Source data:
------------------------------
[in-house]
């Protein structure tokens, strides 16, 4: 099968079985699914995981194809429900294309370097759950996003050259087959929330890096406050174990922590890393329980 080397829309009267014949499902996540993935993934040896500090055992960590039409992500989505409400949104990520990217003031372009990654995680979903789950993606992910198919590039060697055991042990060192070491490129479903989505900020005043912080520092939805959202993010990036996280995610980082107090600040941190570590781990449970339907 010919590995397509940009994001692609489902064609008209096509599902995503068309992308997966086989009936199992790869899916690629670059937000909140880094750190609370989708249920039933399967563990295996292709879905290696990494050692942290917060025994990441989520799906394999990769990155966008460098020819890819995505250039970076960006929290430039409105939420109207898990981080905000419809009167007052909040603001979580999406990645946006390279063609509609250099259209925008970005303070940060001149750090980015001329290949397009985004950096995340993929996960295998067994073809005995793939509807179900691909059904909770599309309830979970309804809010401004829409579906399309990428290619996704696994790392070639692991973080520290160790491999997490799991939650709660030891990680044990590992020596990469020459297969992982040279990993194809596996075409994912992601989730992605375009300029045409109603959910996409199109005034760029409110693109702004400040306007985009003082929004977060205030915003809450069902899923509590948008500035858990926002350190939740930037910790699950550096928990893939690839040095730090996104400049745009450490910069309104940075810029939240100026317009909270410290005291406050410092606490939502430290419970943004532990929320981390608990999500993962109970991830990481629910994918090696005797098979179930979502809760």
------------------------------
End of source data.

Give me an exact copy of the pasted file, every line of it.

[in-house]
């Protein structure tokens, strides 16, 4: 099968079985699914995981194809429900294309370097759950996003050259087959929330890096406050174990922590890393329980 080397829309009267014949499902996540993935993934040896500090055992960590039409992500989505409400949104990520990217003031372009990654995680979903789950993606992910198919590039060697055991042990060192070491490129479903989505900020005043912080520092939805959202993010990036996280995610980082107090600040941190570590781990449970339907 010919590995397509940009994001692609489902064609008209096509599902995503068309992308997966086989009936199992790869899916690629670059937000909140880094750190609370989708249920039933399967563990295996292709879905290696990494050692942290917060025994990441989520799906394999990769990155966008460098020819890819995505250039970076960006929290430039409105939420109207898990981080905000419809009167007052909040603001979580999406990645946006390279063609509609250099259209925008970005303070940060001149750090980015001329290949397009985004950096995340993929996960295998067994073809005995793939509807179900691909059904909770599309309830979970309804809010401004829409579906399309990428290619996704696994790392070639692991973080520290160790491999997490799991939650709660030891990680044990590992020596990469020459297969992982040279990993194809596996075409994912992601989730992605375009300029045409109603959910996409199109005034760029409110693109702004400040306007985009003082929004977060205030915003809450069902899923509590948008500035858990926002350190939740930037910790699950550096928990893939690839040095730090996104400049745009450490910069309104940075810029939240100026317009909270410290005291406050410092606490939502430290419970943004532990929320981390608990999500993962109970991830990481629910994918090696005797098979179930979502809760």